U.S. Release Date:
June 14, 2002
Director: John Woo
Composer: James Horner
Cast: Nicolas Cage, Adam Beach, Peter Stormare, Noah Emmerich, Mark Ruffalo, Brian Van Holt, Martin Henderson, Frances O'Connor, Christian Slater, Jason Isaacs
Running Time: 2 hours and 14 minutes
MPAA Rating: R (pervasive graphic war violence, and for language)
John Woo's World War II epic Windtalkers centers on the battle for Saipan and the Navajo Indians who were crucial in America's victory there. Known as "code talkers," they spoke a secret code devised by the military based on their native language. It was the only code that was never broken by the Japanese during the war.
Corporal Joe Enders (Nicolas Cage) is introduced leading a company of soldiers in the middle of a battle with the Japanese. Enders is clearly surrounded and losing the battle; but he fights on anyway despite the protestations of his men, knowing that his orders are to hold his position—no matter what. The fight ends in defeat, and Enders is the sole survivor. This foreshadows the conflict to come, the conflict of choosing between following one's orders and defending one's friends in battle.
Enders feels an incredible sense of guilt because he wasn't able to save his men. He deals with it by shutting out the people in his life who are important to him and seeks another military assignment.
He gets promoted to Sergeant and is assigned to protect code talker Private Ben Yahzee (Adam Beach). Joining his company is Sergeant Henderson (Christian Slater) who is also assigned to protect a code talker, Yahzee's friend Private Whitehorse (Roger Willie). Both Enders and Henderson are told that their mission is to protect the secrecy of the code—that if the code talkers are taken into enemy hands, they are to kill them to protect the code.
Henderson quickly befriends Whitehorse, but Enders resists bonding with Yahzee. However, Yahzee begins to earn Enders' respect and, reluctantly, his friendship. This causes Enders' sense of guilt to only grow stronger: He may be put in a situation where he has to kill his friend. And if he won't allow himself to kill his friend, he will be putting his mission and his country at great risk.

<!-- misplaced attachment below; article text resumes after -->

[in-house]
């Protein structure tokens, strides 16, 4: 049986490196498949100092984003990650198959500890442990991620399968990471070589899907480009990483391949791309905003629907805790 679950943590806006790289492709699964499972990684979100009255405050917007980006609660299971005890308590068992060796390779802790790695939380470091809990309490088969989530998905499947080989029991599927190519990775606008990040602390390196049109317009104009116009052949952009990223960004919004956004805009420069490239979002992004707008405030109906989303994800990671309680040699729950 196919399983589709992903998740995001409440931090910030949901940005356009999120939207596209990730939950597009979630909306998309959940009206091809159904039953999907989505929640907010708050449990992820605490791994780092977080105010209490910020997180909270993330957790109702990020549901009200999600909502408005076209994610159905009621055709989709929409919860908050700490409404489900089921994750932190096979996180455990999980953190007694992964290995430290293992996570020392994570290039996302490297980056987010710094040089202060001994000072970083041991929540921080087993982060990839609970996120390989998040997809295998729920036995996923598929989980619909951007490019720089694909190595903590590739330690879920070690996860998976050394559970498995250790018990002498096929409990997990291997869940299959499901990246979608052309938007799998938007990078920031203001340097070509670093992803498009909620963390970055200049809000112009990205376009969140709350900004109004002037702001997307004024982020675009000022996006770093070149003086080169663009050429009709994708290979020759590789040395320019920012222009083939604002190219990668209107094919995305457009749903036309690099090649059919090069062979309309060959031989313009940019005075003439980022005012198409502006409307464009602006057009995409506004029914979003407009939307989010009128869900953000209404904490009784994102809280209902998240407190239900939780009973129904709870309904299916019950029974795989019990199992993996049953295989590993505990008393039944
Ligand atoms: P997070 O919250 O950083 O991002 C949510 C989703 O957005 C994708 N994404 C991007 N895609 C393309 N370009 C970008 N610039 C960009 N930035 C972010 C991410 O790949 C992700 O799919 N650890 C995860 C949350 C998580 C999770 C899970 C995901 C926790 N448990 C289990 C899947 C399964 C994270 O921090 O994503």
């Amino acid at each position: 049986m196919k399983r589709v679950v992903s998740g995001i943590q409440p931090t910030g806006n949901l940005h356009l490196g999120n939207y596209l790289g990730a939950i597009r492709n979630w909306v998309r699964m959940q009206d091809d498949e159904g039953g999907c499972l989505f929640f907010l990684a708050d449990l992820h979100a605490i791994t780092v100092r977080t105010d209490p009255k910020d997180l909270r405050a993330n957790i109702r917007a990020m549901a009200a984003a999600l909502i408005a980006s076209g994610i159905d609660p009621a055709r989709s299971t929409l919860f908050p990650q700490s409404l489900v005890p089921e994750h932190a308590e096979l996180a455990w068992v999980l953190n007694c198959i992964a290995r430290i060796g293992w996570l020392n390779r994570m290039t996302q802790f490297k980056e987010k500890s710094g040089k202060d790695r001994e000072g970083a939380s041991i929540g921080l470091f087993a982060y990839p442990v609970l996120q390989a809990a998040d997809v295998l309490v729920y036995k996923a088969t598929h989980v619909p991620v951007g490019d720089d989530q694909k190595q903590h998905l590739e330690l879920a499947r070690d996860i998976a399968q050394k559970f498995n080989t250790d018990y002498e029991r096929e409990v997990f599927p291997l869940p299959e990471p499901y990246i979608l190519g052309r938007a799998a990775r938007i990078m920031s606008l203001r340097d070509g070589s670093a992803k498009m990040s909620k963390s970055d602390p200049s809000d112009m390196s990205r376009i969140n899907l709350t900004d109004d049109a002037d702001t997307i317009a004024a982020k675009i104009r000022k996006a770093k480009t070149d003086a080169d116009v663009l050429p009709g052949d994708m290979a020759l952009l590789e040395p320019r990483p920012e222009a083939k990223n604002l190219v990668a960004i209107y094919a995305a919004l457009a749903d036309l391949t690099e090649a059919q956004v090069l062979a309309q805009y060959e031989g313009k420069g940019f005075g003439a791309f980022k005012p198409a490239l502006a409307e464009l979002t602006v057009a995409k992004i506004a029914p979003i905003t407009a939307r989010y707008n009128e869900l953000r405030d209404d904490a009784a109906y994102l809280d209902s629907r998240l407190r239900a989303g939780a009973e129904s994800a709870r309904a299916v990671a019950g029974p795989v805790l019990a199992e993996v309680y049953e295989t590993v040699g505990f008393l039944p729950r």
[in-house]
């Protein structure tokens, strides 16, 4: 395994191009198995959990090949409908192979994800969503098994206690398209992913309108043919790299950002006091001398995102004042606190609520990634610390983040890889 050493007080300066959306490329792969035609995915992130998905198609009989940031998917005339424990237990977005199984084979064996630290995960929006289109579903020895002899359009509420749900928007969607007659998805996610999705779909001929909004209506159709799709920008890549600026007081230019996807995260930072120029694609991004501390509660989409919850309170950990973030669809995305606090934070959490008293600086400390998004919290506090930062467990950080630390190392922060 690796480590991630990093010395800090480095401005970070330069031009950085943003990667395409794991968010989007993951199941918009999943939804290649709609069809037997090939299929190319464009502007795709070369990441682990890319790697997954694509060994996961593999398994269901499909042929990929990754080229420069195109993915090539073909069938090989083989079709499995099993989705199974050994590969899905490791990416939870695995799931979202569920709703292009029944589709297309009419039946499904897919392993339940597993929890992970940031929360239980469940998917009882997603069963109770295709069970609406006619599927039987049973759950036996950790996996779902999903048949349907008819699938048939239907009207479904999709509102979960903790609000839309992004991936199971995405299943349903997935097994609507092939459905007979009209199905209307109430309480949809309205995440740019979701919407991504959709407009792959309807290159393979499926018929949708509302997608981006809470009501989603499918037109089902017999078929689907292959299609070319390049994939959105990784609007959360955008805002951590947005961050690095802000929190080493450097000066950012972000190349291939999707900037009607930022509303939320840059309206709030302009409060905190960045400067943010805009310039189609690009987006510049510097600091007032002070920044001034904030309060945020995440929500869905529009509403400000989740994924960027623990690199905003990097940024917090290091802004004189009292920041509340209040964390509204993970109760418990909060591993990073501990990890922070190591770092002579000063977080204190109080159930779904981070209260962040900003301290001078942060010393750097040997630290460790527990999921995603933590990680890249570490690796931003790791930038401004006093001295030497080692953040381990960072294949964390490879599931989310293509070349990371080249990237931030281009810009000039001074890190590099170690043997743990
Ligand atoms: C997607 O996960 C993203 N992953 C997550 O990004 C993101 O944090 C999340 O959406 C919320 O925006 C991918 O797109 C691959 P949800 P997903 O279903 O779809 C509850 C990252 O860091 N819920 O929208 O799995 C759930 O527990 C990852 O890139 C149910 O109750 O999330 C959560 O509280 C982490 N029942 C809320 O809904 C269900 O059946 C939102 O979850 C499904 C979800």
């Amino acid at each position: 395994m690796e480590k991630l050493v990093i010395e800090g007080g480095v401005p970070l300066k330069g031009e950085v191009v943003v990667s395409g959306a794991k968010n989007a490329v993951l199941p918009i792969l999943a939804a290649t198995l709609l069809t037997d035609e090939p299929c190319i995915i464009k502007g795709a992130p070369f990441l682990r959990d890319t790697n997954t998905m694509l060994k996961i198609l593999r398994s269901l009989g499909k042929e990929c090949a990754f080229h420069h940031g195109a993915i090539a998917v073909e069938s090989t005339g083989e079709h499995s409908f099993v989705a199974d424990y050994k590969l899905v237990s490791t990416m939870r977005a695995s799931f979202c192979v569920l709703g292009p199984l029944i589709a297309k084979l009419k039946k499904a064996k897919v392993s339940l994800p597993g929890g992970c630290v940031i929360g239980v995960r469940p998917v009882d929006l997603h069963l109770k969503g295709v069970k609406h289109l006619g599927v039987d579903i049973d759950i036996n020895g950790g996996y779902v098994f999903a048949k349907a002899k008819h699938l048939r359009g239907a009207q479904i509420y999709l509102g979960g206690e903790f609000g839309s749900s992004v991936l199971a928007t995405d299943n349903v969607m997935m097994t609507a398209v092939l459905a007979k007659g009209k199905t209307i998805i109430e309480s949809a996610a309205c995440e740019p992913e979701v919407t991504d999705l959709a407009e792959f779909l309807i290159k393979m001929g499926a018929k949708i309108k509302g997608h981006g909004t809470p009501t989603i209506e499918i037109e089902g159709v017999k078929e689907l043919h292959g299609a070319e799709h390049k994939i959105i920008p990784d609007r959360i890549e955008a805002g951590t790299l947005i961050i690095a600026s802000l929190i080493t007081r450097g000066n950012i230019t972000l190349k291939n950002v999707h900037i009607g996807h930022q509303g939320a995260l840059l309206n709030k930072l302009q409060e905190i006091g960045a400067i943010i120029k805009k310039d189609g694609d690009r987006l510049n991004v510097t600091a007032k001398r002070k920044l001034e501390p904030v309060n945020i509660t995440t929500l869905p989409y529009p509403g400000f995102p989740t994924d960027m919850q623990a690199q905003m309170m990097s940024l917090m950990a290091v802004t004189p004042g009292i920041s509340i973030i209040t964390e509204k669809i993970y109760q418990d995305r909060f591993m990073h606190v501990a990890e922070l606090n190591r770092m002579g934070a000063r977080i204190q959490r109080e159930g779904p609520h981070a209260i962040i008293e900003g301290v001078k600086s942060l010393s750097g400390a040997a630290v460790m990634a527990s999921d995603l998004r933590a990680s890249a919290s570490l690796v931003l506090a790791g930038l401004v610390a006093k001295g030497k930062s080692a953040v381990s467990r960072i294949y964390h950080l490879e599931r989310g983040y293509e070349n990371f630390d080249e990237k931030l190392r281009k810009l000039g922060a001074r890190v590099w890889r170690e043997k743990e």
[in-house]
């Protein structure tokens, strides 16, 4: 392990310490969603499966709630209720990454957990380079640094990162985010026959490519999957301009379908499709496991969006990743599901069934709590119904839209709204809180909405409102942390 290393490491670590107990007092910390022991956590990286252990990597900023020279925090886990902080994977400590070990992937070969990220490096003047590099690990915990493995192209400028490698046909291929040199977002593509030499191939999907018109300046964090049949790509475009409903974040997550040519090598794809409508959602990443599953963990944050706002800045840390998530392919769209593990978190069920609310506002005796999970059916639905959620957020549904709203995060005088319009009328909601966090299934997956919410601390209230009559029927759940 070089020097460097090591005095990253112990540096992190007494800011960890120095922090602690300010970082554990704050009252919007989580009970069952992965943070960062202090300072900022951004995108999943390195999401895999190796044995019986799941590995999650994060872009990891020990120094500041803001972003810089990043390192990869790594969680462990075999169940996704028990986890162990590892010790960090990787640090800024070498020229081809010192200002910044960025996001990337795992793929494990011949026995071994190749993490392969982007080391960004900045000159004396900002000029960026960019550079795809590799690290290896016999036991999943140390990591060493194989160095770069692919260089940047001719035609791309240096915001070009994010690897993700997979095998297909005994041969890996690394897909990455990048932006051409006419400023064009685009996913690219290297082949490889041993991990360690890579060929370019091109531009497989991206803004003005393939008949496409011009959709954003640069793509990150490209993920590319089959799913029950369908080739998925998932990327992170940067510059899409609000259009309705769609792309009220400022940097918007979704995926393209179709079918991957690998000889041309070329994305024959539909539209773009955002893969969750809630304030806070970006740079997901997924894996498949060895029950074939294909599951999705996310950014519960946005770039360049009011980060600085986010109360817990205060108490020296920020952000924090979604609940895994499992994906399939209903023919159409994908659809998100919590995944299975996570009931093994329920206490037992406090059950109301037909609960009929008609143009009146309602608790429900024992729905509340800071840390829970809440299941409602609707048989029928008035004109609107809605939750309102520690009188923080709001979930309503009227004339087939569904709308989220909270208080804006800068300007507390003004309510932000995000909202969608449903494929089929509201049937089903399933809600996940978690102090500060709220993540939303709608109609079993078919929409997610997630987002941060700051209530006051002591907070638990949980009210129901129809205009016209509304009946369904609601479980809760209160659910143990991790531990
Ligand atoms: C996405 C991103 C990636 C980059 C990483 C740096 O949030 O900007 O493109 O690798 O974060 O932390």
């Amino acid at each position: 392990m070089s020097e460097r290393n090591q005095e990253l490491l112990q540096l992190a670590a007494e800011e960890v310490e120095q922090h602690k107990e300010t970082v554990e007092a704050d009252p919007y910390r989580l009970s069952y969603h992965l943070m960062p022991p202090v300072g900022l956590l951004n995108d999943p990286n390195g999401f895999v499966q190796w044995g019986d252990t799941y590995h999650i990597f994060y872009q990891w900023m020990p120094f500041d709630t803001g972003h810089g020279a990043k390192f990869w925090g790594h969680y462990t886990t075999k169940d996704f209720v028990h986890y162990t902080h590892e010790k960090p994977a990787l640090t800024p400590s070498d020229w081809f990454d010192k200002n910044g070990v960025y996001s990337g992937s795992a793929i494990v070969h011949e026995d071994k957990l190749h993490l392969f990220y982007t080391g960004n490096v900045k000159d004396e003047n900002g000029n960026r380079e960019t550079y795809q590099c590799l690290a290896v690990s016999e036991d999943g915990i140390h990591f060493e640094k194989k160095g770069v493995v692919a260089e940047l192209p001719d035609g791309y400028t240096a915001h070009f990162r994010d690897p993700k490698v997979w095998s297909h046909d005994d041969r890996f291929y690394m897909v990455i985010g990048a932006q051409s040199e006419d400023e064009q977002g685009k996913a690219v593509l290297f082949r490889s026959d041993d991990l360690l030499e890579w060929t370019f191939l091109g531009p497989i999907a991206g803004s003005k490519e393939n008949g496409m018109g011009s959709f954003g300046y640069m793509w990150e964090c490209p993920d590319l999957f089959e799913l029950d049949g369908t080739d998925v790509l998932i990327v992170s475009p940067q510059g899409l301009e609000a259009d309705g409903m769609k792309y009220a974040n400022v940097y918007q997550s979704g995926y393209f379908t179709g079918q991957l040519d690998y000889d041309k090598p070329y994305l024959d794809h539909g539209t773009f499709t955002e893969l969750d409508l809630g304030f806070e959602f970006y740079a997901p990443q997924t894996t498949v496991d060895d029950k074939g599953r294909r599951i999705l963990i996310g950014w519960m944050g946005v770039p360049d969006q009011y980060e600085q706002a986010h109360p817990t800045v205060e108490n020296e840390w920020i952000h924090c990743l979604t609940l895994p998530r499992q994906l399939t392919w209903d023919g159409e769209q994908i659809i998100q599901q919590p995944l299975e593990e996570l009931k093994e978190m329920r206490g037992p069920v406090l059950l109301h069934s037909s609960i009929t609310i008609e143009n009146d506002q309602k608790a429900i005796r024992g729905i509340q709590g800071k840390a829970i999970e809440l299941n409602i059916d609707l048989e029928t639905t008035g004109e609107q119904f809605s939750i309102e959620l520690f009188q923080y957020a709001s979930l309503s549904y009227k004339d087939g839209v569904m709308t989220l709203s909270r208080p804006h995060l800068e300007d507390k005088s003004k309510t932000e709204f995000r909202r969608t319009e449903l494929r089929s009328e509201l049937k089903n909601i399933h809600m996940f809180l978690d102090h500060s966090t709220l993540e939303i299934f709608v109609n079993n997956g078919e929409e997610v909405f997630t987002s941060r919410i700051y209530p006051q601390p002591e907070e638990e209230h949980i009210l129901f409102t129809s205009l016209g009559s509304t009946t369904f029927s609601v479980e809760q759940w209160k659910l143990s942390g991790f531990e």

Some of the scenes in the film feel like cheap attempts for dramatic effect. For example, Yahzee is surprised and shocked when he discovers that if he falls into enemy hands, Enders must kill him. He accuses Enders of not being his friend, but never addresses the greater issue of the code falling into enemy hands. The script seemed to conveniently sidestep this all too obvious point in order to have a "dramatic" conflict between these two characters.
Another cheap attempt at dramatic effect is the graphic nature of the entire film. Many of the battle scenes are quite gory and there doesn't seem to be a particular reason for it other than to follow the dominant war movie trend that Saving Private Ryan started.
Even if you enjoy graphic violence, the battle scenes are edited in such a way that you don't know what is going on. Our heroes dive into a foxhole, then the movie jump cuts to more soldiers charging into the battlefield. It's jarring also because only a handful of soldiers were shown entering the fight, yet hundreds are shown dying.
Despite these drawbacks, there is one particularly heroic scene involving Yahzee impersonating a Japanese soldier and Enders playing his POW in order to sneak into an the Japanese camp and use their radio to save the day.
I would recommend this movie only if you are a die-hard fan of the genre or of the actors in the film. With Black Hawk Down, Hart's War, We Were Soldiers released earlier this year, Windtalkers will just give most audiences war-movie fatigue.
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